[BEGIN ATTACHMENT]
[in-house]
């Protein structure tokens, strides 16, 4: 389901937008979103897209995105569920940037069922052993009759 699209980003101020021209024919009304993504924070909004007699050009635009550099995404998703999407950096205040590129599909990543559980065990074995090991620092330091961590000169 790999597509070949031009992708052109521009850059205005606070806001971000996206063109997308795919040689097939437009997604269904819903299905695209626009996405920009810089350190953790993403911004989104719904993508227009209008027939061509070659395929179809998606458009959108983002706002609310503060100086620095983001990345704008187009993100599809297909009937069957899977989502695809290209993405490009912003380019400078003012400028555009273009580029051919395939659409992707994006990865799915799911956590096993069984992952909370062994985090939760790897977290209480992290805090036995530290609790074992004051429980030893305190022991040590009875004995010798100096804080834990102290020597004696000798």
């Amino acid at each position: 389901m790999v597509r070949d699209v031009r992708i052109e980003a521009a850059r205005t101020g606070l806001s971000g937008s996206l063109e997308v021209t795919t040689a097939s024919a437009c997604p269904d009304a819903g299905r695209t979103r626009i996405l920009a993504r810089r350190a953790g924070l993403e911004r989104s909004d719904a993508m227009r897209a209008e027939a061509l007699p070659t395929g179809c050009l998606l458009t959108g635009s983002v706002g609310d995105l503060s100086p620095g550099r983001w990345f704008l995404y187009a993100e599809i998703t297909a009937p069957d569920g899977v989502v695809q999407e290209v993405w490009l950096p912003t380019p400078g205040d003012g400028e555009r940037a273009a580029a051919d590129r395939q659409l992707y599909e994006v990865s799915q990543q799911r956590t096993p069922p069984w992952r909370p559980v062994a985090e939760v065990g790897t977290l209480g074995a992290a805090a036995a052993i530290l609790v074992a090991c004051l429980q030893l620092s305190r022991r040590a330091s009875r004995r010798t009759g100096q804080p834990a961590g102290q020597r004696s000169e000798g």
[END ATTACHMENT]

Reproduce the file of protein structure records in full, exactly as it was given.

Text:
[in-house]
């Protein structure tokens, strides 16, 4: 389901937008979103897209995105569920940037069922052993009759 699209980003101020021209024919009304993504924070909004007699050009635009550099995404998703999407950096205040590129599909990543559980065990074995090991620092330091961590000169 790999597509070949031009992708052109521009850059205005606070806001971000996206063109997308795919040689097939437009997604269904819903299905695209626009996405920009810089350190953790993403911004989104719904993508227009209008027939061509070659395929179809998606458009959108983002706002609310503060100086620095983001990345704008187009993100599809297909009937069957899977989502695809290209993405490009912003380019400078003012400028555009273009580029051919395939659409992707994006990865799915799911956590096993069984992952909370062994985090939760790897977290209480992290805090036995530290609790074992004051429980030893305190022991040590009875004995010798100096804080834990102290020597004696000798």
């Amino acid at each position: 389901m790999v597509r070949d699209v031009r992708i052109e980003a521009a850059r205005t101020g606070l806001s971000g937008s996206l063109e997308v021209t795919t040689a097939s024919a437009c997604p269904d009304a819903g299905r695209t979103r626009i996405l920009a993504r810089r350190a953790g924070l993403e911004r989104s909004d719904a993508m227009r897209a209008e027939a061509l007699p070659t395929g179809c050009l998606l458009t959108g635009s983002v706002g609310d995105l503060s100086p620095g550099r983001w990345f704008l995404y187009a993100e599809i998703t297909a009937p069957d569920g899977v989502v695809q999407e290209v993405w490009l950096p912003t380019p400078g205040d003012g400028e555009r940037a273009a580029a051919d590129r395939q659409l992707y599909e994006v990865s799915q990543q799911r956590t096993p069922p069984w992952r909370p559980v062994a985090e939760v065990g790897t977290l209480g074995a992290a805090a036995a052993i530290l609790v074992a090991c004051l429980q030893l620092s305190r022991r040590a330091s009875r004995r010798t009759g100096q804080p834990a961590g102290q020597r004696s000169e000798g």